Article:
Fleas and Ticks, Oh My!!
Spring is here and it’s almost summertime. This means many people are spending more time outside enjoying mother nature with their pets, whether it’s on the back porch or hiking through the Sawtooth Mountains. As we spend more time outside, our exposure to parasites increases. Unfortunately, many parasites like fleas and ticks also increase the risk of disease.
This spring we have already seen several pets with fleas and ticks. During my four years practicing veterinary medicine in the beautiful Magic Valley, this is already by far the worst flea and tick season I have seen. This is likely due to our mild winter as many bugs were not killed off as normal.
In our area of Idaho specifically, we worry about our pets contracting tick borne diseases such as Ehrilichiosis and Rocky Mountain Spotted Fever. Ehrilichiosis is spread by the brown dog tick (Figure 1) which is found throughout the United States. Rocky Mountain Spotted Fever can also be spread by the brown dog tick, as well as the Rocky Mountain wood tick (Figure 2) that lives in our region. The western blacklegged tick (Figure 3) is not commonly found in Idaho but is present in Utah, where it can spread anaplasmosis and Lymes disease.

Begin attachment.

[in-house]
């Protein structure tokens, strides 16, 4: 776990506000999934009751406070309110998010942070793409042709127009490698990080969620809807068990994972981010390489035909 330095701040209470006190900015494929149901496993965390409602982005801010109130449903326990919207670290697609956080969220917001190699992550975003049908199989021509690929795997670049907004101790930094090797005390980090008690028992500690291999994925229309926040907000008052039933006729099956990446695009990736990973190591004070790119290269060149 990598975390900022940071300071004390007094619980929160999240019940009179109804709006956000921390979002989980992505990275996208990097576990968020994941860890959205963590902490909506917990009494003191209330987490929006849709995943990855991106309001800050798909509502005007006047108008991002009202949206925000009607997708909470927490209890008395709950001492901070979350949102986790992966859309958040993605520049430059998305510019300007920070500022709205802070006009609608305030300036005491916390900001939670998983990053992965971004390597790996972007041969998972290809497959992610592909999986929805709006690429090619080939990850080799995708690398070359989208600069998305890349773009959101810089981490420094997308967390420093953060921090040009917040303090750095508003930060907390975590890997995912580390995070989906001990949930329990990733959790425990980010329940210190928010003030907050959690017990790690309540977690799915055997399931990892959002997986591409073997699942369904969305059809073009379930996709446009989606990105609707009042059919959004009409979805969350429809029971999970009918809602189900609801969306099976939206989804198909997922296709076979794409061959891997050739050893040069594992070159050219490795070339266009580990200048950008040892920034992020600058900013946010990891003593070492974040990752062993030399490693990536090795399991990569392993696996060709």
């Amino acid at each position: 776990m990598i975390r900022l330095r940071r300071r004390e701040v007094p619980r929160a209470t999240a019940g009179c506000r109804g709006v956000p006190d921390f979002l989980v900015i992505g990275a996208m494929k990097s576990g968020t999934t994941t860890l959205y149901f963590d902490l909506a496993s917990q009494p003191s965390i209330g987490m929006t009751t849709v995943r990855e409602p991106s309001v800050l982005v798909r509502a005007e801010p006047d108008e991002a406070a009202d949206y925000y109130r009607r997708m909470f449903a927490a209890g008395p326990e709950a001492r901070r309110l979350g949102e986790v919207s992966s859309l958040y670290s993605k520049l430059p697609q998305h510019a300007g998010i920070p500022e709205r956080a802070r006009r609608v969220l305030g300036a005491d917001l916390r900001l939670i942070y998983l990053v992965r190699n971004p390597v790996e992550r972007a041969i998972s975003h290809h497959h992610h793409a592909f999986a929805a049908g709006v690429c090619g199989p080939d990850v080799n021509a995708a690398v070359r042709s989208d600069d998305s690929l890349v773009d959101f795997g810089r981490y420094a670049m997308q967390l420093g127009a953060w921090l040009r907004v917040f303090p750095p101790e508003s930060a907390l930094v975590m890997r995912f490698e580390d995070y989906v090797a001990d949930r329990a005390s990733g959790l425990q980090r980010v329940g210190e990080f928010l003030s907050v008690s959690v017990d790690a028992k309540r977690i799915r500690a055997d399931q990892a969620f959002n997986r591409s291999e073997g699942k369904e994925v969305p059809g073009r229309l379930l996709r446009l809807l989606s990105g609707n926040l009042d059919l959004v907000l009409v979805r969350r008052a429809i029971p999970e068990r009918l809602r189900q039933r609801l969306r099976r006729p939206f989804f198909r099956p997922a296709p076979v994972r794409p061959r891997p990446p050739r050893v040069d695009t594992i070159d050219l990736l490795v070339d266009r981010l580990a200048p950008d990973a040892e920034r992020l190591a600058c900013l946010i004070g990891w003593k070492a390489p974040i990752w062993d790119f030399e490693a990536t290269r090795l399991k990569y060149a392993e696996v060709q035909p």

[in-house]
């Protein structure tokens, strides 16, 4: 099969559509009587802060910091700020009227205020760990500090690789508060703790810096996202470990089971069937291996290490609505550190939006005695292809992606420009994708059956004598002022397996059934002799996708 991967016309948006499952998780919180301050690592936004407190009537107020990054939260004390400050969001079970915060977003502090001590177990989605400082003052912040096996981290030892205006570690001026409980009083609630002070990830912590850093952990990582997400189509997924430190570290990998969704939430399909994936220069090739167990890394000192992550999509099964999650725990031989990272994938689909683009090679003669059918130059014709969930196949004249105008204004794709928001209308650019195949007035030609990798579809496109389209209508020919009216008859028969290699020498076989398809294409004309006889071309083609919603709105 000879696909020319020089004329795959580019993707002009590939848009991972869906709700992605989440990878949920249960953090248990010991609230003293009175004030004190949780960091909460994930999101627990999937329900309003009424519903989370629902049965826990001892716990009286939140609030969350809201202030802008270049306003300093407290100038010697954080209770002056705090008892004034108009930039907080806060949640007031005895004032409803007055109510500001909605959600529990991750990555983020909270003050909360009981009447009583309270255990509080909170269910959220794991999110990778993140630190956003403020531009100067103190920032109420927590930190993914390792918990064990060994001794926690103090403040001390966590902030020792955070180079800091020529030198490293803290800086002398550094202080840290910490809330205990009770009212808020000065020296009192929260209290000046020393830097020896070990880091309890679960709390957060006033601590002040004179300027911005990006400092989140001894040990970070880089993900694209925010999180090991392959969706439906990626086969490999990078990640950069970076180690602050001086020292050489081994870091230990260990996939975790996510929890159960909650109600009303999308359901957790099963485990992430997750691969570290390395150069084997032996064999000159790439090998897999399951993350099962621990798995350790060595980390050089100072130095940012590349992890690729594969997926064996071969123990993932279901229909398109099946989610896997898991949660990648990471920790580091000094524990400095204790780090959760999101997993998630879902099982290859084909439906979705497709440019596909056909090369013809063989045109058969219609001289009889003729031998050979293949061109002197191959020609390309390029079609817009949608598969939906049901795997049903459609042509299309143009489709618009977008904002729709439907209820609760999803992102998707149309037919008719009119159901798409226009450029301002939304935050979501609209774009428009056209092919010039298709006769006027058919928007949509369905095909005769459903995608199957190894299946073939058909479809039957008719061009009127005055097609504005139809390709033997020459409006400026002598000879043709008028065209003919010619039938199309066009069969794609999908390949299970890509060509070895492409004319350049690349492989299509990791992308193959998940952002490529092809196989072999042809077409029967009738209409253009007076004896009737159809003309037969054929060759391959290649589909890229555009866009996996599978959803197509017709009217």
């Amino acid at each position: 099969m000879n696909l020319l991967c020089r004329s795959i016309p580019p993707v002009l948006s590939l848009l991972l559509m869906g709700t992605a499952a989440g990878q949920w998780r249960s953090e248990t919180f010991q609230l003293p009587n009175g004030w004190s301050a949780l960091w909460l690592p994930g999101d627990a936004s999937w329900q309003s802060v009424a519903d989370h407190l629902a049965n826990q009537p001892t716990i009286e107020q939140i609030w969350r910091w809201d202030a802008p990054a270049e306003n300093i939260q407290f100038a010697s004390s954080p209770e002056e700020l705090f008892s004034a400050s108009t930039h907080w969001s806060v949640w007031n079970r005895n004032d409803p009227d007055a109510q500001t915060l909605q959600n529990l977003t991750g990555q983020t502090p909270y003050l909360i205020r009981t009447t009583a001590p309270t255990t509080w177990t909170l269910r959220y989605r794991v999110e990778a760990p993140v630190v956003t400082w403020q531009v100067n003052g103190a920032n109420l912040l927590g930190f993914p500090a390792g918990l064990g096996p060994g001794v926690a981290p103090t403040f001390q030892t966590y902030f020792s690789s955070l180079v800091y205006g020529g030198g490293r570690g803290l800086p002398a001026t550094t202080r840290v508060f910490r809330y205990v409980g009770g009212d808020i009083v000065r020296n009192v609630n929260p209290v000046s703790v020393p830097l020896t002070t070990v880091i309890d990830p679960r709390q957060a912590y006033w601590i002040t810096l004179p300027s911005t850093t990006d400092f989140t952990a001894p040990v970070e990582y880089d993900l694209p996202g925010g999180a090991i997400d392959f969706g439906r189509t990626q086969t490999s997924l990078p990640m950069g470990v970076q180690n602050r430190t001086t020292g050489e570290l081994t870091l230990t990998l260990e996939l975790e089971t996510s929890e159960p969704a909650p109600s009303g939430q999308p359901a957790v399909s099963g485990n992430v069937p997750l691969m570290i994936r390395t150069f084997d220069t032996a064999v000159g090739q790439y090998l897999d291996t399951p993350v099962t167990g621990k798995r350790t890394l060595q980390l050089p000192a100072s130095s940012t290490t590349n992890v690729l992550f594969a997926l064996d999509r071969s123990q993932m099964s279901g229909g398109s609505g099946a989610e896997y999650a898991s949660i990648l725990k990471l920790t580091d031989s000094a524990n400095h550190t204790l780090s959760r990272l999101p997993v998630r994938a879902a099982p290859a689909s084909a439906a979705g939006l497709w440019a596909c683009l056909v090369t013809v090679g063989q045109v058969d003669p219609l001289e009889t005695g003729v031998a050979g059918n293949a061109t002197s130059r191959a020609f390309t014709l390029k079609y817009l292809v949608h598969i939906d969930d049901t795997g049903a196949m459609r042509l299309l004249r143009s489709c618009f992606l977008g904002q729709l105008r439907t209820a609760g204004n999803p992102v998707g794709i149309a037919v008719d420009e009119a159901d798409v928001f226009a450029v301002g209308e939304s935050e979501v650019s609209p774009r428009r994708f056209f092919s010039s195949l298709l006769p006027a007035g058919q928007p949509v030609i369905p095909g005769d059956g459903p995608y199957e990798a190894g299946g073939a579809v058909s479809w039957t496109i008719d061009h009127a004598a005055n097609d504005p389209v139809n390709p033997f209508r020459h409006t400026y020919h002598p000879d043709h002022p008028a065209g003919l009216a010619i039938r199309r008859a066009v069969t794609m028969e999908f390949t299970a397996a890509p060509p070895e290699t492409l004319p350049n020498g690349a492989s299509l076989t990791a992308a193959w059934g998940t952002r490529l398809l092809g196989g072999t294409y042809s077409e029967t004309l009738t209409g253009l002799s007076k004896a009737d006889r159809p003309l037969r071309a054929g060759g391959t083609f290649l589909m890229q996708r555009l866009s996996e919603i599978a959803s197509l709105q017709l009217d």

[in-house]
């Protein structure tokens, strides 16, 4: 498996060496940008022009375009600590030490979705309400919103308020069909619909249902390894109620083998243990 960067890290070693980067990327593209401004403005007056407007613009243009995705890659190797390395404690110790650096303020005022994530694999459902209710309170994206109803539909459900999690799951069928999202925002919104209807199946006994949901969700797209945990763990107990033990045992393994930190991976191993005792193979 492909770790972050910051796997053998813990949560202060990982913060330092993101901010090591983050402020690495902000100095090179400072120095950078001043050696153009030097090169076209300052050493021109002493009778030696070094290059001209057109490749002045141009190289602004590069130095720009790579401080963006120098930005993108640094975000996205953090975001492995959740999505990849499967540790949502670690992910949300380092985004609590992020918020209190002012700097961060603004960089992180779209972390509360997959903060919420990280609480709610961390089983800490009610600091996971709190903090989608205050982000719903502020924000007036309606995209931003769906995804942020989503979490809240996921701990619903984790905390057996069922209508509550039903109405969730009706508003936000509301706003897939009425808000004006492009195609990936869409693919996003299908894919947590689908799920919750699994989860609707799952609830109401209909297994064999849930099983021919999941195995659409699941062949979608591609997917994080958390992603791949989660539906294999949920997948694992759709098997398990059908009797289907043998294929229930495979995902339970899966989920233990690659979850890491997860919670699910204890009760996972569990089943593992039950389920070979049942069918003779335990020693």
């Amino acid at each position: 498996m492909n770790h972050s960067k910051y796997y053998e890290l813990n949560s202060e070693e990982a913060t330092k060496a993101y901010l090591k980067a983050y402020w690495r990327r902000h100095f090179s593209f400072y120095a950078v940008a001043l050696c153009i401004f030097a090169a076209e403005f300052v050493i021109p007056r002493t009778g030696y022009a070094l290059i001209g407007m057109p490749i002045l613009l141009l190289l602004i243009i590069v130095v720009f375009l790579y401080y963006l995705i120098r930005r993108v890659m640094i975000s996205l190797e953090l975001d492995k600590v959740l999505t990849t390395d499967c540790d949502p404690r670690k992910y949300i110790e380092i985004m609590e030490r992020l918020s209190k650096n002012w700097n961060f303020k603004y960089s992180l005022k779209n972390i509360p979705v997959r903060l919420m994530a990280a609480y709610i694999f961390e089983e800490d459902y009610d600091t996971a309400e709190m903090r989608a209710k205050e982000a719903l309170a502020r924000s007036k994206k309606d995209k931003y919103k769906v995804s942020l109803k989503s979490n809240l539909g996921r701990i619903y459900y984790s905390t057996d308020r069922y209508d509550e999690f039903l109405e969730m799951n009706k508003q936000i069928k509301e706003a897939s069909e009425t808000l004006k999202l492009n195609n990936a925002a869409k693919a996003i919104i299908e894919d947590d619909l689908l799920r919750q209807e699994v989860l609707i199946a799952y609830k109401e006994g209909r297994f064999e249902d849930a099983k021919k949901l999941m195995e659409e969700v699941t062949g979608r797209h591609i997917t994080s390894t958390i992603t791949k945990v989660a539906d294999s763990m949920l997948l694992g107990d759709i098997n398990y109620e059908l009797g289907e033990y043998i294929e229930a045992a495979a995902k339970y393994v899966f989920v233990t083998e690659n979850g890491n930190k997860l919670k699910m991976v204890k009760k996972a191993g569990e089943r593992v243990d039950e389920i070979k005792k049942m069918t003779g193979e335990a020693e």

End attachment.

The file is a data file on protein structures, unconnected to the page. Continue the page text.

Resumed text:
Fleas (Figure 4) are found throughout the United States as well. Besides being pesky and irritating, fleas can cause pets to develop skin irritation and sometimes even induce an anemia from feeding on pet’s blood. Fleas also carry diseases like the plague and are a host for one of the most common tapeworms in dogs and cats- Dipylidium caninum (Figure 5).
To keep your pet protected against fleas and ticks, we recommend keeping both dogs and cats on year-round prevention. Even if your cat is indoor only, your other pets and family members go in and out of your home and may carry parasites indoors. Prevention is available in many forms, so please contact your veterinarian to determine which product is safest for your pet while also providing the best protection.
Liz Stratman DVM
*Figures 1-3 taken from https://www.cdc.gov/ticks/geographic_distribution.html
* Figure 4 taken from https://www.cdc.gov/dpdx/fleas/index.html
* Figure 5 taken from https://www.cdc.gov/parasites/dipylidium/index.html